Galerie Thaddaeus Ropac is pleased to announce «Les Pas Effacés», the first Paris solo exhibition of Canadian artist Paul P. The artist named his exhibition after the title of a book, "Les pas effaces, Mémoires" written in 1923 by the Count de Montesquiou.
This new series consists of eleven portrait paintings and drawings. These pencil and watercolor works on paper, feature references to Whistler and Goya. Their swirling and flowered backgrounds have the same Symbolist sensibility.
The artist's subjects can be divided into the traditional art historical genres of still life- portraits and landscapes, and are inspired by the aesthetic of late nineteenth century painting and by gay pornography from the late 1970's and early 80's.
According to Paul P., his subjects were minor "stars" who, given the upcoming AIDS epidemic, would quite possibly be dead a few years later. And in this way Paul P.'s project becomes that of a patient archivist whose empathy for the dead transcends care, becoming a means of positing on paper something new, sensual, lively and comedic.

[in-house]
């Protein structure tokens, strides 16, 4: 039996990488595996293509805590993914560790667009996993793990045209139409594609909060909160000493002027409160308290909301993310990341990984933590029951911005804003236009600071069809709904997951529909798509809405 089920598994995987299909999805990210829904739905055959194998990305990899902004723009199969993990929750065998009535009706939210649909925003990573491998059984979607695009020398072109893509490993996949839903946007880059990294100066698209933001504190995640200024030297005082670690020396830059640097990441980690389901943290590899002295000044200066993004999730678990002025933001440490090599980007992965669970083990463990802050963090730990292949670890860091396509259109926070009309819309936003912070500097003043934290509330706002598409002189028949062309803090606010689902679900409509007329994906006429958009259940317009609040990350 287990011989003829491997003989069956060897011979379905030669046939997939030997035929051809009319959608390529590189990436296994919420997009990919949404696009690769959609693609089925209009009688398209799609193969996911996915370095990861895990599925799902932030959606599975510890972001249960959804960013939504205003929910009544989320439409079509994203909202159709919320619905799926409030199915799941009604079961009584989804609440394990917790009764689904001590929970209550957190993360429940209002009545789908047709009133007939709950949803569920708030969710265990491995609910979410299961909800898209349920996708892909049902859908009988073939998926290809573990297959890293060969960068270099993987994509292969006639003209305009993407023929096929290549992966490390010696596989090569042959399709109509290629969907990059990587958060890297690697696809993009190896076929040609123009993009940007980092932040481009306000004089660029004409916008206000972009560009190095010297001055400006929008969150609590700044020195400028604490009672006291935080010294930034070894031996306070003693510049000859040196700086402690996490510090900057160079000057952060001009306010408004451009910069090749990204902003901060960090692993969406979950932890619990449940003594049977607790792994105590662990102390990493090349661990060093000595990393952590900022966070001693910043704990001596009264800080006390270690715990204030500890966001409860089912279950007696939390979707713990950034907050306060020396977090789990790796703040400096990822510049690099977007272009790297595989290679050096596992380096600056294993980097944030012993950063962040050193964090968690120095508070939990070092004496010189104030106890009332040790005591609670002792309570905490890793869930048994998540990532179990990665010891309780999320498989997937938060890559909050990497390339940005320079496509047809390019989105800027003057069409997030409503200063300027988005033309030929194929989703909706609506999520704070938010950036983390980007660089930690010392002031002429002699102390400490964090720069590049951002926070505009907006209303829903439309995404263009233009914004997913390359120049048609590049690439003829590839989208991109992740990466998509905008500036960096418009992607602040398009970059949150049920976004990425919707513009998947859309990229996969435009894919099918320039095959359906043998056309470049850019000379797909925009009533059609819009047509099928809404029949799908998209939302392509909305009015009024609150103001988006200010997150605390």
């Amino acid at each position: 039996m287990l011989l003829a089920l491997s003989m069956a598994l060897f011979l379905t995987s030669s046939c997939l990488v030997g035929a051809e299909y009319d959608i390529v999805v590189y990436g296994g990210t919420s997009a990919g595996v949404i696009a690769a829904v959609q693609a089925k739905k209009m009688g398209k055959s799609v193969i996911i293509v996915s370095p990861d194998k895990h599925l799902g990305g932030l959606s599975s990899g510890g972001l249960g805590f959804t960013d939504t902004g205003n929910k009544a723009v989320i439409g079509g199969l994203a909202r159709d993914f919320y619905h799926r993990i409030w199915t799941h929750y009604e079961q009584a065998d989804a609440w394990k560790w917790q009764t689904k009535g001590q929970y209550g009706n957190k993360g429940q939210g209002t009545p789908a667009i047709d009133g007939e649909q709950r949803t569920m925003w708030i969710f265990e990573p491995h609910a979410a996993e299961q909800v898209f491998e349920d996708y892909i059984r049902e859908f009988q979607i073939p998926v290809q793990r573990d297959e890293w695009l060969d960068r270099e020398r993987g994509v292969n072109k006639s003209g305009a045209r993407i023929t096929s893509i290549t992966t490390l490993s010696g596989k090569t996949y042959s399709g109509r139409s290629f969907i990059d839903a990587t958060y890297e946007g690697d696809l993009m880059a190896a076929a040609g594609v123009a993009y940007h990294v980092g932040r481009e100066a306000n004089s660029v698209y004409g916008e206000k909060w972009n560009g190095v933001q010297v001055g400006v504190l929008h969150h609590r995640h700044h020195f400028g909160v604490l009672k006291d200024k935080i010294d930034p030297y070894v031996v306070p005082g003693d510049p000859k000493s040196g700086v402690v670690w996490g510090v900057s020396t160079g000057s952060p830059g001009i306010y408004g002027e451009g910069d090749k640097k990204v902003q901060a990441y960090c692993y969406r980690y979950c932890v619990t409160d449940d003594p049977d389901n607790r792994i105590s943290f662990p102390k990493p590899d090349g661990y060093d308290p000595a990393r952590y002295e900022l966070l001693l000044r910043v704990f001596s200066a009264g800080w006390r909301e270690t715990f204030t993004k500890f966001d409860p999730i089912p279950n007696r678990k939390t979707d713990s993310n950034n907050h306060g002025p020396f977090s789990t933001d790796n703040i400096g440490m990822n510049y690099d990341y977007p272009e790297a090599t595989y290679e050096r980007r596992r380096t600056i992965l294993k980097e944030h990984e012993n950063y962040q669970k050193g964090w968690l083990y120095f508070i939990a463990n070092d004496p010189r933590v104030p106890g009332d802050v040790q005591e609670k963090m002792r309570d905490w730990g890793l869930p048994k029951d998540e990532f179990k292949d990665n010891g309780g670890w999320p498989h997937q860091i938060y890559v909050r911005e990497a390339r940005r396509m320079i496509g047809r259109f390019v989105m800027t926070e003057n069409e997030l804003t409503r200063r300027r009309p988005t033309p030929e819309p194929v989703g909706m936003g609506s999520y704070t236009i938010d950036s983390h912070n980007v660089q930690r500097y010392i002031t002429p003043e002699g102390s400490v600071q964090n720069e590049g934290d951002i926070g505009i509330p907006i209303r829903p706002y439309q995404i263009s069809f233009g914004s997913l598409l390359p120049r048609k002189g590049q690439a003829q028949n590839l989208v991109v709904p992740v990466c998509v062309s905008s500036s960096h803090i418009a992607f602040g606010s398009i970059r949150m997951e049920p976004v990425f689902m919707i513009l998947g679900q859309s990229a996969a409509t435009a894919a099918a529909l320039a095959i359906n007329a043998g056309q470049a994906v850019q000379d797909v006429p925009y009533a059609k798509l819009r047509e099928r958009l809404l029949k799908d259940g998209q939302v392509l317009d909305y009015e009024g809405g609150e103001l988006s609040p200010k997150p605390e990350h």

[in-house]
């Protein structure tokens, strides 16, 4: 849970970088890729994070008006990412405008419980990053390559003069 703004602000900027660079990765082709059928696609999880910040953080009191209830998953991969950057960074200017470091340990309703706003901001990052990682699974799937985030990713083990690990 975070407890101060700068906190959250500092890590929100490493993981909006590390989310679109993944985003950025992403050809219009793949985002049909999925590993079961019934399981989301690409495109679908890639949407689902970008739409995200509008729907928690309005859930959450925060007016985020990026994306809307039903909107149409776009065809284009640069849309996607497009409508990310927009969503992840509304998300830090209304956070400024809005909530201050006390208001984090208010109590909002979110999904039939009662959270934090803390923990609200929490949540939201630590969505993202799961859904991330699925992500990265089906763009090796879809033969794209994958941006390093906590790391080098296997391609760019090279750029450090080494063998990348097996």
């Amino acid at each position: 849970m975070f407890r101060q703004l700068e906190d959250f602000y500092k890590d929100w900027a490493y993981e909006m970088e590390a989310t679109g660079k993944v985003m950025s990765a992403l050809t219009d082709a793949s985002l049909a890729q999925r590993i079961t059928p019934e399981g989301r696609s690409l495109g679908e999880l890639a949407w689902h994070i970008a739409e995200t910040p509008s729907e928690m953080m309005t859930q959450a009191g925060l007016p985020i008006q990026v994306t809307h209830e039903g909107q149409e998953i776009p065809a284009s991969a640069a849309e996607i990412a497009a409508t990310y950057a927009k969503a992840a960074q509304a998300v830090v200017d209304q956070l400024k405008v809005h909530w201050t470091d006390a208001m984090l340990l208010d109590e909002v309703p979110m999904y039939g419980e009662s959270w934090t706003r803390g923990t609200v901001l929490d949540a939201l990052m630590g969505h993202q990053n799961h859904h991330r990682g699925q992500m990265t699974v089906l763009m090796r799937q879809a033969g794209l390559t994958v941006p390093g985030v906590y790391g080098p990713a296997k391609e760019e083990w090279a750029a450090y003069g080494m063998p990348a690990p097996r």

As the artist explains "these young men's faces are chosen for their ability to communicate, within their expressions and physiognomies, ideas of boyishness, lust, fascination and compulsion. They are pictured from the shoulders up, confusing their pornographic origins and dignifying them with the historical conventions of portraiture (…) creating an expanded narrative that works to unsettle the original images (…)".
"Given the identity of Paul P.'s subjects – sexually active men at the beginning of the AIDS era – the drawings can't help seeming like memorial portraits. At the same time the work is different in tone from most art produces during the AIDS crisis. These aren't heroicizing or mournful portraits; however historically aware, they're second-hand, distanced, dandified (…)".
Holland Cotter, The New York Times, July 18, 2003.
Paul P. received a BFA from York University, Toronto in 2000 and has been featured in numerous group and solo exhibitions since 1999. He has been featured in solo exhibitions at Daniel Reich Gallery in New York in 2003 and Angstrom Gallery in Dallas. His work has also been included in group shows at D'Amelio Terras, NYC, The Power Plant, Toronto and in "Heavenly Creatures", an exhibition curated by Lisa Ruyter and Max Henry for the Galerie Thaddaeus Ropac in Salzburg in 2004.